He couldn’t remember a time when she wasn’t in his head. Her thoughts and emotions were woven among his earliest memories. Her presence had been a comfort in lonely times, in times of disappointment. She was part of him.
But Peeta did remember, clearly, the first time he understood no one else shared a connection like he had with her. He’d been seven years old. That was the day his mother smacked the side of his head hard enough to make his ears ring and told him imaginary friends were for babies.
She shared his pain, felt his anguish as she always did. And she soothed him, like she always did, with warm thoughts and songs. But that time she had also assured him that his mother was wrong, that she was very real. That they were real.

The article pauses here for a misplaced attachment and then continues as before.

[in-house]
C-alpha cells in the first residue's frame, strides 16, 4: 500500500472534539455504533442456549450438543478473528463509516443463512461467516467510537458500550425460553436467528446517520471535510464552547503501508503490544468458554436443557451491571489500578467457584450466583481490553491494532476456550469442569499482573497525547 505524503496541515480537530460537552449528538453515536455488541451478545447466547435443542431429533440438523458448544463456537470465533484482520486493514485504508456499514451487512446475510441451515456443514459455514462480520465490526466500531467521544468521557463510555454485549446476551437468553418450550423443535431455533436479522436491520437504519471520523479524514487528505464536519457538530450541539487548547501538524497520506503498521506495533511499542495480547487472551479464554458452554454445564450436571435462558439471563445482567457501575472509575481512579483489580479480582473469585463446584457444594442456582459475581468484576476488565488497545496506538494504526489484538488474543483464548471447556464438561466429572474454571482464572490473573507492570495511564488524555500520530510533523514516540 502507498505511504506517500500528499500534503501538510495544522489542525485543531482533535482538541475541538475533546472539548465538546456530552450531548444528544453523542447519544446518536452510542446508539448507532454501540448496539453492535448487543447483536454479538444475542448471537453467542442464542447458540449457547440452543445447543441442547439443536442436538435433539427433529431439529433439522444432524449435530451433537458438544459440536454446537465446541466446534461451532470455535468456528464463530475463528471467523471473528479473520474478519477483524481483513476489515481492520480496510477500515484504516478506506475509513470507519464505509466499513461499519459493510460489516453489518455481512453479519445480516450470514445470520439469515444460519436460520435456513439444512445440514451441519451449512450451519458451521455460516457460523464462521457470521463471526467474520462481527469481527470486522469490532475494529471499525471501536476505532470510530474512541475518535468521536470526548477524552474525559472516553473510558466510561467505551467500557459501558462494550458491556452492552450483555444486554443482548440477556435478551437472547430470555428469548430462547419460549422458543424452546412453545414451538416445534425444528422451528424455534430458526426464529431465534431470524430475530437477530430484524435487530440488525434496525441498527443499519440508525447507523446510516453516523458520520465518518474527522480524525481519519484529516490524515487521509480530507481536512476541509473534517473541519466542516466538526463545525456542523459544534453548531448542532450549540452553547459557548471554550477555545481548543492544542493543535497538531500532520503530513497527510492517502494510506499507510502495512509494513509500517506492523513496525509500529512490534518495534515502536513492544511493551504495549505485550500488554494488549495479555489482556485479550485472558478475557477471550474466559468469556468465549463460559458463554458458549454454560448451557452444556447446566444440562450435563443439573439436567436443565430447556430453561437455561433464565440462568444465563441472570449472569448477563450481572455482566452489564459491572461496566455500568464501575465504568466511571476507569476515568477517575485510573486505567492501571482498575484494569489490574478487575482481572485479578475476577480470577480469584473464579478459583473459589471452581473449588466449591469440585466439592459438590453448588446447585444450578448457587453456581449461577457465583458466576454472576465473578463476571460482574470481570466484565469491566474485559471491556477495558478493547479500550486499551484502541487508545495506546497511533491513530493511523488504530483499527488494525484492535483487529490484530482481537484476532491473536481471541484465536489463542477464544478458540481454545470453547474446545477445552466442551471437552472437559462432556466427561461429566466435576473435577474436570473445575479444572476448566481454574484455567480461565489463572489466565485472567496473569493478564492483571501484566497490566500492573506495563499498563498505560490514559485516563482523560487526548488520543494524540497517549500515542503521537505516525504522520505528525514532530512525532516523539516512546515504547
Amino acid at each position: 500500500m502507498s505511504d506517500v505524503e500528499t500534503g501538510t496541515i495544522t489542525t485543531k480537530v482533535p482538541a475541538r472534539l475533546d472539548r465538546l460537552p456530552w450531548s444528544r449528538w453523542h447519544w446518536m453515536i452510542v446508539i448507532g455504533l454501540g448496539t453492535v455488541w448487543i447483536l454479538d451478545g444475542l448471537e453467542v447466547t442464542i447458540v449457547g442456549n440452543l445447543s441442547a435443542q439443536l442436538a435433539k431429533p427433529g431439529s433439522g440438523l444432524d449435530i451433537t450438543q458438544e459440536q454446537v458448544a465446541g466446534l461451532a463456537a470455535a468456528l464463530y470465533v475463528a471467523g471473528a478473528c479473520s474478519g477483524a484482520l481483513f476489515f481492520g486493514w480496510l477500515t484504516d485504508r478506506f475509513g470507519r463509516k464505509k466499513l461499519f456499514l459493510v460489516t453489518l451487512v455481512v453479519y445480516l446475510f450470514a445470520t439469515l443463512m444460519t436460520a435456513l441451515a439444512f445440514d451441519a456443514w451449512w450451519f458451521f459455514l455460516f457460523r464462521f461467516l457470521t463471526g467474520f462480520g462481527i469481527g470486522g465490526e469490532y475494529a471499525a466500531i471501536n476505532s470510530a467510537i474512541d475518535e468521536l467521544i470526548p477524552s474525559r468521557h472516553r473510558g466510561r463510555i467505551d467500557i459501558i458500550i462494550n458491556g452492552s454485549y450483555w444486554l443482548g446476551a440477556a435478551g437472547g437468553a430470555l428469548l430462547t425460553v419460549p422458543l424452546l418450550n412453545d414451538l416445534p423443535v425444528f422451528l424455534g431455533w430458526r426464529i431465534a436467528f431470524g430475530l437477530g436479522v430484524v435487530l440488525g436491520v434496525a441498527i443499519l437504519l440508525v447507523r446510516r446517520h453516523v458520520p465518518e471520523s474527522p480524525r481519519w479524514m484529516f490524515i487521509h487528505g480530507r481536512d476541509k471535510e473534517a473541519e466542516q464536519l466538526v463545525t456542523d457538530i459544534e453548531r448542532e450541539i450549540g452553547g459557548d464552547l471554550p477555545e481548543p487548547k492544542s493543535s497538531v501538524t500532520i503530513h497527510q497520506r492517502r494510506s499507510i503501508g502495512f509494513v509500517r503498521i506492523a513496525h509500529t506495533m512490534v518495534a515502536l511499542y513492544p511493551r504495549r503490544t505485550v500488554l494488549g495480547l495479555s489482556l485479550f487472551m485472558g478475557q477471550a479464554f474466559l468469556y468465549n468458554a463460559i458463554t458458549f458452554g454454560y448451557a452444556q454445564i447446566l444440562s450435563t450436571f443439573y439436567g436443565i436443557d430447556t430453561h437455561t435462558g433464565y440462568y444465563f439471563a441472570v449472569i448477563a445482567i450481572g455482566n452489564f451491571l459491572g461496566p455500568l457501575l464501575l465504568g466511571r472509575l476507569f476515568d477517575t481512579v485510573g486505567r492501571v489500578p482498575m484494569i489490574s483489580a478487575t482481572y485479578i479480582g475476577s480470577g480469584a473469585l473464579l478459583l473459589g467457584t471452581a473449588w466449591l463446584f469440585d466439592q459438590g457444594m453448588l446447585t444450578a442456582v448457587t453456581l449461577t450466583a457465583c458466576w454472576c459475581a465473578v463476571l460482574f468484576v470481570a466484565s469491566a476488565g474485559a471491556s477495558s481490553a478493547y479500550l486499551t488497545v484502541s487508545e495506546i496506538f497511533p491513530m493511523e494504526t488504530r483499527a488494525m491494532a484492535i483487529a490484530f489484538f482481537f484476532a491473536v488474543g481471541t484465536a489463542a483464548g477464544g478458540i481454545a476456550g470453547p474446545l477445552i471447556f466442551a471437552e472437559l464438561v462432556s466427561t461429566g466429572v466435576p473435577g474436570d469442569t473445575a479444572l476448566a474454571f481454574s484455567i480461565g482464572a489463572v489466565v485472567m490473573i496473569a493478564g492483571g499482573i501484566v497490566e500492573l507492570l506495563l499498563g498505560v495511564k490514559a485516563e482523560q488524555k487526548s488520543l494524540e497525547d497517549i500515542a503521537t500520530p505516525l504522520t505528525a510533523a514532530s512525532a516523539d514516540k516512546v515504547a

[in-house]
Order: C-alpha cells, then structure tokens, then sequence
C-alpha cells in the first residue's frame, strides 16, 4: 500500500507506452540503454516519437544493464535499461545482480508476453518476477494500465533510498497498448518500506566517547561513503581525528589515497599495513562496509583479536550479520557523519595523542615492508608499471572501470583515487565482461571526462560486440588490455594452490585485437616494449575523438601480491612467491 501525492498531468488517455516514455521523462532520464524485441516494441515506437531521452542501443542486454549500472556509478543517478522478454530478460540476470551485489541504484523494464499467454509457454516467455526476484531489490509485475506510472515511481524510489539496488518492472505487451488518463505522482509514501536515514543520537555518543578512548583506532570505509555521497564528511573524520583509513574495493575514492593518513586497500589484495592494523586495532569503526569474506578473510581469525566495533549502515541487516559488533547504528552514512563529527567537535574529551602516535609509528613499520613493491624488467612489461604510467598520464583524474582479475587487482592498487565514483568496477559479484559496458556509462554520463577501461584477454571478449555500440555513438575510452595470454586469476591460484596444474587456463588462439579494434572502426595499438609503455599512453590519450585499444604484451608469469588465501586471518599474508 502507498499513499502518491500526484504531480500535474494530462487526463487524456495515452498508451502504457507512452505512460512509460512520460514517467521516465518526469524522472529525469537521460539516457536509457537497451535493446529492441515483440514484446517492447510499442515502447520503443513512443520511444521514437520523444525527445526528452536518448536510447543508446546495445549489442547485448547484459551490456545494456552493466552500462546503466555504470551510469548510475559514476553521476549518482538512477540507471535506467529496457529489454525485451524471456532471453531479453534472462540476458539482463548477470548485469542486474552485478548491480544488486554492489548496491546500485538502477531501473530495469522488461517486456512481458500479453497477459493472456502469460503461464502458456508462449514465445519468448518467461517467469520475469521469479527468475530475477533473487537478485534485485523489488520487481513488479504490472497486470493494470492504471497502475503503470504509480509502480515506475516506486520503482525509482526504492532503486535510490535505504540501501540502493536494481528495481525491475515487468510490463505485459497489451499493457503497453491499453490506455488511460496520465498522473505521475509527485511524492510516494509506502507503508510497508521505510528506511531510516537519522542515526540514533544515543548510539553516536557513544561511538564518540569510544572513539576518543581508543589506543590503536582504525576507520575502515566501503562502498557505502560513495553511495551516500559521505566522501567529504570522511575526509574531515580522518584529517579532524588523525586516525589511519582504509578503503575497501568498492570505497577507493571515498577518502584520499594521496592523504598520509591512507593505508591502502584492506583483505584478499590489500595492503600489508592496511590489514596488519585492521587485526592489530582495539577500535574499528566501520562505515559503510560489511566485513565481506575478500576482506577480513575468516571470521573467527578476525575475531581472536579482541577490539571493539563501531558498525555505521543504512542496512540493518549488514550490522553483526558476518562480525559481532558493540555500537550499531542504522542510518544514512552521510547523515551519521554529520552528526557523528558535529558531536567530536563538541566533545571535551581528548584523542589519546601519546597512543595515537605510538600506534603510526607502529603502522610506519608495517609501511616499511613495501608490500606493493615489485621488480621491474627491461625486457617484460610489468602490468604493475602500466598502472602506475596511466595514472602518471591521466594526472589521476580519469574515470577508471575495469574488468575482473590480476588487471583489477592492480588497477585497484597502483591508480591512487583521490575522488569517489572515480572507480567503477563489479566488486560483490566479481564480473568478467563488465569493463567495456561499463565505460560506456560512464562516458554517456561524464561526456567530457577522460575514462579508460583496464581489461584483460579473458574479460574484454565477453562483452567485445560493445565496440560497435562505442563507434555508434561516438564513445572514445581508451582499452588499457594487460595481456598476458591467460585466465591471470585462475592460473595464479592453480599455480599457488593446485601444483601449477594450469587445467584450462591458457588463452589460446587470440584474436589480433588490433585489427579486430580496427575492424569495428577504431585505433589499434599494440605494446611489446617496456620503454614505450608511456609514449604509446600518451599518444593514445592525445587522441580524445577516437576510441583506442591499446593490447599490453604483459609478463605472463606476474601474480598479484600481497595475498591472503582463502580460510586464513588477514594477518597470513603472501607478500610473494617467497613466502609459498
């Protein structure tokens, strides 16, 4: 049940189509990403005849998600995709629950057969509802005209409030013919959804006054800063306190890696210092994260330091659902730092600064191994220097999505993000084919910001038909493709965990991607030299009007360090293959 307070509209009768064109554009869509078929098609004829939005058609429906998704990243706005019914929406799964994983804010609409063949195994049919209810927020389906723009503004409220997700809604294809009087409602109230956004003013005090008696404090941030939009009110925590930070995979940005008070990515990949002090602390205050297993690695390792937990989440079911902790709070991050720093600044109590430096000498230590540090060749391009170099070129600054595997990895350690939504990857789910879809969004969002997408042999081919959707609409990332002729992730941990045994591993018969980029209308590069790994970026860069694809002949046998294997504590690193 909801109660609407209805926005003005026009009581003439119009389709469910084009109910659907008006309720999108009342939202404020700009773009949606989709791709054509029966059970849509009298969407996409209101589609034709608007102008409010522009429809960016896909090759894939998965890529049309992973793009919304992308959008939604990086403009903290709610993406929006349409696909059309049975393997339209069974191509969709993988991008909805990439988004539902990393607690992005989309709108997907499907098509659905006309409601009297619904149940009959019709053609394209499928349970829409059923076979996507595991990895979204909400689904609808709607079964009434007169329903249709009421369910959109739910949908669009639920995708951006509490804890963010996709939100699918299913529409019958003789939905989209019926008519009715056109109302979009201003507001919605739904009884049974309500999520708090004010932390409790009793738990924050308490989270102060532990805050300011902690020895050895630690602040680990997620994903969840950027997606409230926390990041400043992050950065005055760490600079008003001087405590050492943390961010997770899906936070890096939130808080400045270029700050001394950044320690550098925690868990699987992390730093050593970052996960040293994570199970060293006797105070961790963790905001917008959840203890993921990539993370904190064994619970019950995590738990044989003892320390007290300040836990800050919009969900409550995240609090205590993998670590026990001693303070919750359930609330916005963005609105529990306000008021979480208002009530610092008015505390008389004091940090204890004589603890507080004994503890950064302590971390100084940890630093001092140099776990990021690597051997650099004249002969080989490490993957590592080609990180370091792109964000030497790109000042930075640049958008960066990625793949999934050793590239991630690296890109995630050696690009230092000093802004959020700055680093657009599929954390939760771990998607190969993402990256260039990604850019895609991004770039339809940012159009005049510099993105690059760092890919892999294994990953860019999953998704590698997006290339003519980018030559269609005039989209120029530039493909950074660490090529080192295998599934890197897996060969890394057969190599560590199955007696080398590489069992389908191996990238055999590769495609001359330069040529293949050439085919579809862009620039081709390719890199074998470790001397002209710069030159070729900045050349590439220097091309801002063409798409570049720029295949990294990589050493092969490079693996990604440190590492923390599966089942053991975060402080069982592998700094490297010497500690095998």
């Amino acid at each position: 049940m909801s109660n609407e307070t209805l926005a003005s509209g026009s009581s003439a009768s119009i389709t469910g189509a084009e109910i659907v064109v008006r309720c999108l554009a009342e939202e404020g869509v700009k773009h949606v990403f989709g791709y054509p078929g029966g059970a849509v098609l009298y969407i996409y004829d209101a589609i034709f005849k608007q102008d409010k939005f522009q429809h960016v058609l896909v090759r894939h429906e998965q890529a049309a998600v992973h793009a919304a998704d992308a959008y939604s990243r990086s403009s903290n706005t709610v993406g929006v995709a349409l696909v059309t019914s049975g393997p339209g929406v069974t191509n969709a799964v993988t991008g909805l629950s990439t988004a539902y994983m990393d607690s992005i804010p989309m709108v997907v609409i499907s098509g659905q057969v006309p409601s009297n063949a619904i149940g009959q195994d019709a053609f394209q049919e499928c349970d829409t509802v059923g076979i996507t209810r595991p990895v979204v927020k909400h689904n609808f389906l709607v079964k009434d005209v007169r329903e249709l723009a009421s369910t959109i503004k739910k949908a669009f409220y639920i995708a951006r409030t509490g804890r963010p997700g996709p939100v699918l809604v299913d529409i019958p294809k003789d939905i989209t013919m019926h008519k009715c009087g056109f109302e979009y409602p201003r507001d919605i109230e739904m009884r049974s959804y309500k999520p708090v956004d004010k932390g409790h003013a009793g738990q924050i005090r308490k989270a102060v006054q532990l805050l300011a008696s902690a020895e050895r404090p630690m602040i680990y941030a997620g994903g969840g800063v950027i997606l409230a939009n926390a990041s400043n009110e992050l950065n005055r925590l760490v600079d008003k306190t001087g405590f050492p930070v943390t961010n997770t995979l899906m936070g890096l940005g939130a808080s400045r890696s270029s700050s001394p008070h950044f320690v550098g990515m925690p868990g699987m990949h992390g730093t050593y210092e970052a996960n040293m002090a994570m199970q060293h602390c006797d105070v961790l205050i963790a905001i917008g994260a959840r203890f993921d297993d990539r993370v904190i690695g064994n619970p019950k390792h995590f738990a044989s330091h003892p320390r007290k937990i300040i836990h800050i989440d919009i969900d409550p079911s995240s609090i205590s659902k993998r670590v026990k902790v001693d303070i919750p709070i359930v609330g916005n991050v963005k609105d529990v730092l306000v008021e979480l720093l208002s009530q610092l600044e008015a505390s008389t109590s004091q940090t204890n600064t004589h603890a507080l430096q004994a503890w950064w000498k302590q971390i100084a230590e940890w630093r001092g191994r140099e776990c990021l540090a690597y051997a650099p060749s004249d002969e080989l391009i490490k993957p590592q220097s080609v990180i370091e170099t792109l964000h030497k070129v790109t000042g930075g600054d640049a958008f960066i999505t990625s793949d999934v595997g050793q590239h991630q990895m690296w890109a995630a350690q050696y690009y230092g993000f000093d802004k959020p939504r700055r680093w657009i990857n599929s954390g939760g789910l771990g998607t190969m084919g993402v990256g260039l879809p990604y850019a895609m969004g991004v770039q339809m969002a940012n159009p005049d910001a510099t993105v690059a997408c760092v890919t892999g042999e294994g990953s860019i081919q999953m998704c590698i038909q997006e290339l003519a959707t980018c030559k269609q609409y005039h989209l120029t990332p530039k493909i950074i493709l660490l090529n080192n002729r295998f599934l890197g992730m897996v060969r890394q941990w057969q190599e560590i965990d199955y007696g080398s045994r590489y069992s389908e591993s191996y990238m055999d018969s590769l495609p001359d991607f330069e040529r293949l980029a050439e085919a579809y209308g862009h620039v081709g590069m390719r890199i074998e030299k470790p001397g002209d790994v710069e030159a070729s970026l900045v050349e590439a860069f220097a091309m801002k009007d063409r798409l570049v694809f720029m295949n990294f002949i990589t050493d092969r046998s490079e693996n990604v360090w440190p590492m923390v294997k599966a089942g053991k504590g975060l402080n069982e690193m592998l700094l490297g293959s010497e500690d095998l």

But they agreed, then, to be careful, understanding even at such a young age that no one would believe them. They spent time teaching themselves and each other how to mask their reactions, so as not to give away that they were experiencing things others couldn’t hear, couldn’t feel.
They helped each other, encouraged each other. They shared everything. Not so much in words, not usually, but in sounds and smells and feelings.
She was as much a part of him as his own hands, his eyes. He couldn’t fathom life without her.